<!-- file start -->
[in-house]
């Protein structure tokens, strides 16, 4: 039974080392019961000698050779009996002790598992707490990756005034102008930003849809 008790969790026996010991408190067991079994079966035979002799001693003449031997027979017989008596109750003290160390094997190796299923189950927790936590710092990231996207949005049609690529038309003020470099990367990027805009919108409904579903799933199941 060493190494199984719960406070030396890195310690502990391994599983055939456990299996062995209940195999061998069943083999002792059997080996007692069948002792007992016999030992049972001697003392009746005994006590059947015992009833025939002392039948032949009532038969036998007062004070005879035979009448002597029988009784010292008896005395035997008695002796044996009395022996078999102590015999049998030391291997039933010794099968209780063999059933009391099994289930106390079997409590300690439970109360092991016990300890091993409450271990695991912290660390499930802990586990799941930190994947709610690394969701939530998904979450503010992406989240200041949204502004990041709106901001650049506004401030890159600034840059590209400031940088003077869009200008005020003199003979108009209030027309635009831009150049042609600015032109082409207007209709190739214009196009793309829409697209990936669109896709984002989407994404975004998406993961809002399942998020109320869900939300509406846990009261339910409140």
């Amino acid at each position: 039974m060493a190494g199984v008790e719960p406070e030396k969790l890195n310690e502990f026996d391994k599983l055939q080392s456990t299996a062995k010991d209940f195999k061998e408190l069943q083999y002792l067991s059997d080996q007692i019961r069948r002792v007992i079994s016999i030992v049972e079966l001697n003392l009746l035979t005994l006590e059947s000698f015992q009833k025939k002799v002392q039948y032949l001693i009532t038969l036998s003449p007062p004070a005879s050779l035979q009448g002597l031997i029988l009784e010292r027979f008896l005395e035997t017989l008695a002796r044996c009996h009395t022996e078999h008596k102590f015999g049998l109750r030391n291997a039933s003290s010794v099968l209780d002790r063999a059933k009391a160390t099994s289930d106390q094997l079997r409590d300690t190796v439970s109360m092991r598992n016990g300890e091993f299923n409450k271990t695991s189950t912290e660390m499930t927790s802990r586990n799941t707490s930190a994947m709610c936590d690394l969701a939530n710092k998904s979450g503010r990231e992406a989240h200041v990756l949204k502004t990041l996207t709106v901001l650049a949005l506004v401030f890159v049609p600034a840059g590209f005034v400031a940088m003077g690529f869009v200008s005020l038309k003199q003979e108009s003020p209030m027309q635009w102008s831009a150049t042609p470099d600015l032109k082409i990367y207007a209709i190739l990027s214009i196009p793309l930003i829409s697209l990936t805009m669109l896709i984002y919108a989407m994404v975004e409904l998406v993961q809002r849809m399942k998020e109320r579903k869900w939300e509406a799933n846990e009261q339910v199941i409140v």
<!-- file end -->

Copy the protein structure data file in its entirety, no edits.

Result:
[in-house]
């Protein structure tokens, strides 16, 4: 039974080392019961000698050779009996002790598992707490990756005034102008930003849809 008790969790026996010991408190067991079994079966035979002799001693003449031997027979017989008596109750003290160390094997190796299923189950927790936590710092990231996207949005049609690529038309003020470099990367990027805009919108409904579903799933199941 060493190494199984719960406070030396890195310690502990391994599983055939456990299996062995209940195999061998069943083999002792059997080996007692069948002792007992016999030992049972001697003392009746005994006590059947015992009833025939002392039948032949009532038969036998007062004070005879035979009448002597029988009784010292008896005395035997008695002796044996009395022996078999102590015999049998030391291997039933010794099968209780063999059933009391099994289930106390079997409590300690439970109360092991016990300890091993409450271990695991912290660390499930802990586990799941930190994947709610690394969701939530998904979450503010992406989240200041949204502004990041709106901001650049506004401030890159600034840059590209400031940088003077869009200008005020003199003979108009209030027309635009831009150049042609600015032109082409207007209709190739214009196009793309829409697209990936669109896709984002989407994404975004998406993961809002399942998020109320869900939300509406846990009261339910409140």
């Amino acid at each position: 039974m060493a190494g199984v008790e719960p406070e030396k969790l890195n310690e502990f026996d391994k599983l055939q080392s456990t299996a062995k010991d209940f195999k061998e408190l069943q083999y002792l067991s059997d080996q007692i019961r069948r002792v007992i079994s016999i030992v049972e079966l001697n003392l009746l035979t005994l006590e059947s000698f015992q009833k025939k002799v002392q039948y032949l001693i009532t038969l036998s003449p007062p004070a005879s050779l035979q009448g002597l031997i029988l009784e010292r027979f008896l005395e035997t017989l008695a002796r044996c009996h009395t022996e078999h008596k102590f015999g049998l109750r030391n291997a039933s003290s010794v099968l209780d002790r063999a059933k009391a160390t099994s289930d106390q094997l079997r409590d300690t190796v439970s109360m092991r598992n016990g300890e091993f299923n409450k271990t695991s189950t912290e660390m499930t927790s802990r586990n799941t707490s930190a994947m709610c936590d690394l969701a939530n710092k998904s979450g503010r990231e992406a989240h200041v990756l949204k502004t990041l996207t709106v901001l650049a949005l506004v401030f890159v049609p600034a840059g590209f005034v400031a940088m003077g690529f869009v200008s005020l038309k003199q003979e108009s003020p209030m027309q635009w102008s831009a150049t042609p470099d600015l032109k082409i990367y207007a209709i190739l990027s214009i196009p793309l930003i829409s697209l990936t805009m669109l896709i984002y919108a989407m994404v975004e409904l998406v993961q809002r849809m399942k998020e109320r579903k869900w939300e509406a799933n846990e009261q339910v199941i409140v």